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Rushdie vs. Eagleton

July 10, 2007

guft-salmanrushdie-padmalak.jpg 

These days, as I might have complained to you already, I have a diminishing tolerance for literary studies. The empiricist in me suckles and grows, as the hand waver takes a backseat.

That said, I am usually a fan of everything Terry Eagleton writes. Mr. Eagleton, arguably Britain’s finest literary critic, has become as famous for his incisive OpEds as he is for his short yet exceedingly useful Literary Theory: An Introduction (1983, rev 1996).

Read here Terry Eagleton’s latest, as he laments the fast disappearing tradition of politically engaged writers. In the process, Mr. Eagleton takes a stab at newly knighted (and newly divorced) Sir Salman Rushdie.

For almost the first time in two centuries, there is no eminent British poet, playwright or novelist prepared to question the foundations of the western way of life. One might make an honourable exception of Harold Pinter, who has wisely decided that being a champagne socialist is better than being no socialist at all; but his most explicitly political work is also his most artistically dreary.

The knighting of Salman Rushdie is the establishment’s reward for a man who moved from being a remorseless satirist of the west to cheering on its criminal adventures in Iraq and Afghanistan [Emphasis mine]. David Hare caved in to the blandishments of Buckingham Palace some years ago, moving from radical to reformist. Christopher Hitchens, who looked set to become the George Orwell de nos jours, is likely to be remembered as our Evelyn Waugh, having thrown in his lot with Washington’s neocons. Martin Amis has written of the need to prevent Muslims travelling and to strip-search people “who look like they’re from the Middle East or from Pakistan”. Deportation, he considers, may be essential further down the road.

Rushdie fights back, here:

In the past weeks I have had to endure an astonishing quantity of vitriolic attacks. It has been quite like old times. I find myself quite  unable to respond to the many attacks on my character, my integrity, the quality of my writing, my courage or lack of it, my alleged weaknesses as a husband and even my choice of home address. I have learned the hard way that public opinion, once formed, simply exists, and even if it is utterly detached from the truth it acquires, by repetition and credulity, a truth of its own. So be it. I am grateful to those who have spoken up on my behalf, at a time when I have felt too shocked and hurt to do so myself. But allow me, rashly, perhaps, to take issue with Terry Eagleton’s description of me as someone who has been “cheering on [the west’s] criminal adventures in Iraq and Afghanistan” (Comment, July 7).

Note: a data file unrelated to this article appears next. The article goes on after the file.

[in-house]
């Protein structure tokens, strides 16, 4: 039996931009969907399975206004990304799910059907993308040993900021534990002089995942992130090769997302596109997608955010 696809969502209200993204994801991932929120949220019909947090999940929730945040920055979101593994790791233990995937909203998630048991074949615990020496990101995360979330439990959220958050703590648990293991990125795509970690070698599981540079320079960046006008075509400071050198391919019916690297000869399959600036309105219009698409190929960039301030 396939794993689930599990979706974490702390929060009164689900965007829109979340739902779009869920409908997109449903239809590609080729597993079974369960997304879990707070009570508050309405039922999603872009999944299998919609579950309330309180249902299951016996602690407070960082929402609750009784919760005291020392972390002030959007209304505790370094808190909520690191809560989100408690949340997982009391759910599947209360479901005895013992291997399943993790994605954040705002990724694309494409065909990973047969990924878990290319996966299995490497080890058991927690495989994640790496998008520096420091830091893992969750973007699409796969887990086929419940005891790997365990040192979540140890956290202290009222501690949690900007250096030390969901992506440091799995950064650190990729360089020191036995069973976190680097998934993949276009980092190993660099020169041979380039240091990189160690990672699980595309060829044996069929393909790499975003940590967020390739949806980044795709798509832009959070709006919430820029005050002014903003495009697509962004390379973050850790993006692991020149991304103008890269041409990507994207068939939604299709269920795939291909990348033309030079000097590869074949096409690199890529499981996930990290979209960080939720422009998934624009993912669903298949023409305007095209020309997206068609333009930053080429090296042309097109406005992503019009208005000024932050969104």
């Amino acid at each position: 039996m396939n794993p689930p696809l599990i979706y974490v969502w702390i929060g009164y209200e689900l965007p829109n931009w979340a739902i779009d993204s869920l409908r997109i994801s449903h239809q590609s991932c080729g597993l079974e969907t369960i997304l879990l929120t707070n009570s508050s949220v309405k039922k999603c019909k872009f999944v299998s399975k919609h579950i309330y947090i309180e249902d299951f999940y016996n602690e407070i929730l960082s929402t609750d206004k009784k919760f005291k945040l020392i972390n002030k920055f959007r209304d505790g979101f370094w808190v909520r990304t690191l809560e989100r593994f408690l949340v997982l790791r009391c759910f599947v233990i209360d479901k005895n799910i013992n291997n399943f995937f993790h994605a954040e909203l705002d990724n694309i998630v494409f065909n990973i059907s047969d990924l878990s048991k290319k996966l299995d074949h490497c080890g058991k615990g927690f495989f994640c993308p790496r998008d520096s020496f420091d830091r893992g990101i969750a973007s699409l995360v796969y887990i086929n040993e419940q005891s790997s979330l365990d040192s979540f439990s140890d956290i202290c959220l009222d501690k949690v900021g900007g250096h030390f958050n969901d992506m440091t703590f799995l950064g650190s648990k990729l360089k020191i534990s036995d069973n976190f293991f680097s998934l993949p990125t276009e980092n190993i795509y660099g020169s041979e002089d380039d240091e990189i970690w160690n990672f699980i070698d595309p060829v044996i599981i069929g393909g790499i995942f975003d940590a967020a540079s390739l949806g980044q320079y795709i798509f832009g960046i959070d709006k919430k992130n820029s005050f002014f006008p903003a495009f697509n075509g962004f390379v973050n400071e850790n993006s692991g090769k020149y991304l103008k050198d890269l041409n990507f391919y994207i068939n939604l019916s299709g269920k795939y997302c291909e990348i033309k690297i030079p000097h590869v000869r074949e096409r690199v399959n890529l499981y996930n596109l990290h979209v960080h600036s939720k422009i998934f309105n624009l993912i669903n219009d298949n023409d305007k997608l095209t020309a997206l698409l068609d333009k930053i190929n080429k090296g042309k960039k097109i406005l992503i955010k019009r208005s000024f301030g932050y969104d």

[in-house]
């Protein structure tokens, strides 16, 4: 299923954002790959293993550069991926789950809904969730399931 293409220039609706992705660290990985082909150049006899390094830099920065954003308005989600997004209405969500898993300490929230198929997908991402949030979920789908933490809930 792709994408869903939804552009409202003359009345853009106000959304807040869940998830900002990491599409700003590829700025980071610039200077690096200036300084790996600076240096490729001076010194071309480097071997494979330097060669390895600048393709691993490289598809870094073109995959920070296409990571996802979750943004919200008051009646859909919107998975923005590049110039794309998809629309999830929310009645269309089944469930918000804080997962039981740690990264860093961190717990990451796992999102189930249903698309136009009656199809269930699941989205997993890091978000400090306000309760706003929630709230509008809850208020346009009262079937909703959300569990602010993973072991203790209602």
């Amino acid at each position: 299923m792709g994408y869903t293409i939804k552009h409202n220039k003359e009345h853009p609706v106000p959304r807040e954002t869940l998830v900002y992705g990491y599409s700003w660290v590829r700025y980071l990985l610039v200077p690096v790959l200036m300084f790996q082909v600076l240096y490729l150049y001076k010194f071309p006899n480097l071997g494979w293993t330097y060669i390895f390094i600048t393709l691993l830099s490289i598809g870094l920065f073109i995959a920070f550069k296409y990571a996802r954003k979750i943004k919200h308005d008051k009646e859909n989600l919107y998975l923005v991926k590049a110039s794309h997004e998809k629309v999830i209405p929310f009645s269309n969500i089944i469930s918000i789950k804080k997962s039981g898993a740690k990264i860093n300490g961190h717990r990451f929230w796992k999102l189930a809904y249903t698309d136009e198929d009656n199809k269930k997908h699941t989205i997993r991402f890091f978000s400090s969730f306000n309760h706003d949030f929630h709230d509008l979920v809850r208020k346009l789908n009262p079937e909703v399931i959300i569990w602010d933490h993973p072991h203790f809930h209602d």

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9 Comments leave one →
  1. July 10, 2007 7:24 pm

    DAMN!! Eagleton beat me to it!!! This is why you don’t just sit on blog posts but publish them:D.

    Here’s hoping that you come back to the dark side of cultural studies in your jajaboresque ways! Ok, fine I admit I too prefer empirical methods, but still quoting Spivak now and then gives me a rush as you know :).

  2. July 11, 2007 5:00 am

    So after Spivak was awarded the title, “University Professor” a few months ago, Columbia had her address the University and larger NYC community in a very well-attended lecture.

    The title of University Professor is apparently Columbia’s highest. The last two recipients to my knowledge are Jeffrey Sachs and Edward Said (two literary types in a few years, shocking).

    In any case, Spivak, labeled these days as a Marxist-Deconstructionist-Feminist scholar, started on a biographical note and went on to quote her mother, in her crisp Bengali.

    “Gaya, thumi Marxist hol’e Deconstructionist kibhab’e hob’e?”

    Needless to say, before she started to translate for the audience, the Bengalis in the crowd laughed out loud.

  3. July 11, 2007 5:50 am

    Ahhh, knowing the Columbia student is finally paying off! Thank you JJ!

  4. Sajid permalink
    July 11, 2007 6:42 am

    Welcome. What’s with your Spivak philia btw? Do you understand what she writes?

  5. Sajid permalink
    July 11, 2007 6:43 am

    I ask b/c I never do…

  6. Nabilah permalink
    July 11, 2007 6:55 am

    i dont either

  7. July 11, 2007 9:24 am

    Ahhh sorry… sometimes I forget which ones my inside jokes are. Spivak’s dense prose has been the source of much amusement between me and my ex-roommate, as has been “post-coloniality” in general. It really is too much to explain here in a few sentences.

    However, I did quote her the other day in every seriousness because now and then some light shines through the concrete facade that is her writing. The quote above is pretty cool too.

    So please allow me to count myself as one of your. I too have asked “Can Spivak really speak?” and the answer has been, “Yes. But not with laymen.”

  8. July 11, 2007 9:27 am

    The one sentence I left out in the comment above:

    “Or as Spivak would say” followed by some gibberish was one of our favourite ways to end any serious discussions about imperialism/colonialism and its legacies.

  9. December 1, 2007 8:13 pm

    Why is Eagleton mugging these celebrity authors…Rushdie, Dawkins, Amis? Perhaps because by doing so he gets to share their spotlight, sate a sad need for attention. Maybe it’s simply a ploy to sell more books. Either way he’s making an asshole of himself.

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